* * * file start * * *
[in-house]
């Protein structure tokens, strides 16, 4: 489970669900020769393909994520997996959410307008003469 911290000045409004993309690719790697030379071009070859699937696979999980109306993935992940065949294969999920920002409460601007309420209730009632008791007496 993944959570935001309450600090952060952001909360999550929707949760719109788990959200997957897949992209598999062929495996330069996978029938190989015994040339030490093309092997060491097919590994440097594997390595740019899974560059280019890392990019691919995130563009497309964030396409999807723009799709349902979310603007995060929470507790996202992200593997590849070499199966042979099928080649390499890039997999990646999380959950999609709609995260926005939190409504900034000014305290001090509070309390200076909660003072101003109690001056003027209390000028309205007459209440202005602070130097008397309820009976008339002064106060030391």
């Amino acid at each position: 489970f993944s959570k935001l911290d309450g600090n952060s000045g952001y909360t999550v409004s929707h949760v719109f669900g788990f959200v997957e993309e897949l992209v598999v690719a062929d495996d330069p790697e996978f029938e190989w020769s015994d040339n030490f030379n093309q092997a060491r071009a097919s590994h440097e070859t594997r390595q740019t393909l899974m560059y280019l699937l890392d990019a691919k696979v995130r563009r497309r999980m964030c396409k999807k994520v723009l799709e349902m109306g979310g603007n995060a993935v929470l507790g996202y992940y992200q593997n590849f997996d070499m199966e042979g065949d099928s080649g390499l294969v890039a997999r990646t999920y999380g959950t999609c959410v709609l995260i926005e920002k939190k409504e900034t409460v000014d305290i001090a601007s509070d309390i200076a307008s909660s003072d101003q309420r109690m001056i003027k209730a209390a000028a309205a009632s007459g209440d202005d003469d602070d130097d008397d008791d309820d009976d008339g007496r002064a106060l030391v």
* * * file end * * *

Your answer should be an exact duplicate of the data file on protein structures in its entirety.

[in-house]
């Protein structure tokens, strides 16, 4: 489970669900020769393909994520997996959410307008003469 911290000045409004993309690719790697030379071009070859699937696979999980109306993935992940065949294969999920920002409460601007309420209730009632008791007496 993944959570935001309450600090952060952001909360999550929707949760719109788990959200997957897949992209598999062929495996330069996978029938190989015994040339030490093309092997060491097919590994440097594997390595740019899974560059280019890392990019691919995130563009497309964030396409999807723009799709349902979310603007995060929470507790996202992200593997590849070499199966042979099928080649390499890039997999990646999380959950999609709609995260926005939190409504900034000014305290001090509070309390200076909660003072101003109690001056003027209390000028309205007459209440202005602070130097008397309820009976008339002064106060030391």
């Amino acid at each position: 489970f993944s959570k935001l911290d309450g600090n952060s000045g952001y909360t999550v409004s929707h949760v719109f669900g788990f959200v997957e993309e897949l992209v598999v690719a062929d495996d330069p790697e996978f029938e190989w020769s015994d040339n030490f030379n093309q092997a060491r071009a097919s590994h440097e070859t594997r390595q740019t393909l899974m560059y280019l699937l890392d990019a691919k696979v995130r563009r497309r999980m964030c396409k999807k994520v723009l799709e349902m109306g979310g603007n995060a993935v929470l507790g996202y992940y992200q593997n590849f997996d070499m199966e042979g065949d099928s080649g390499l294969v890039a997999r990646t999920y999380g959950t999609c959410v709609l995260i926005e920002k939190k409504e900034t409460v000014d305290i001090a601007s509070d309390i200076a307008s909660s003072d101003q309420r109690m001056i003027k209730a209390a000028a309205a009632s007459g209440d202005d003469d602070d130097d008397d008791d309820d009976d008339g007496r002064a106060l030391v």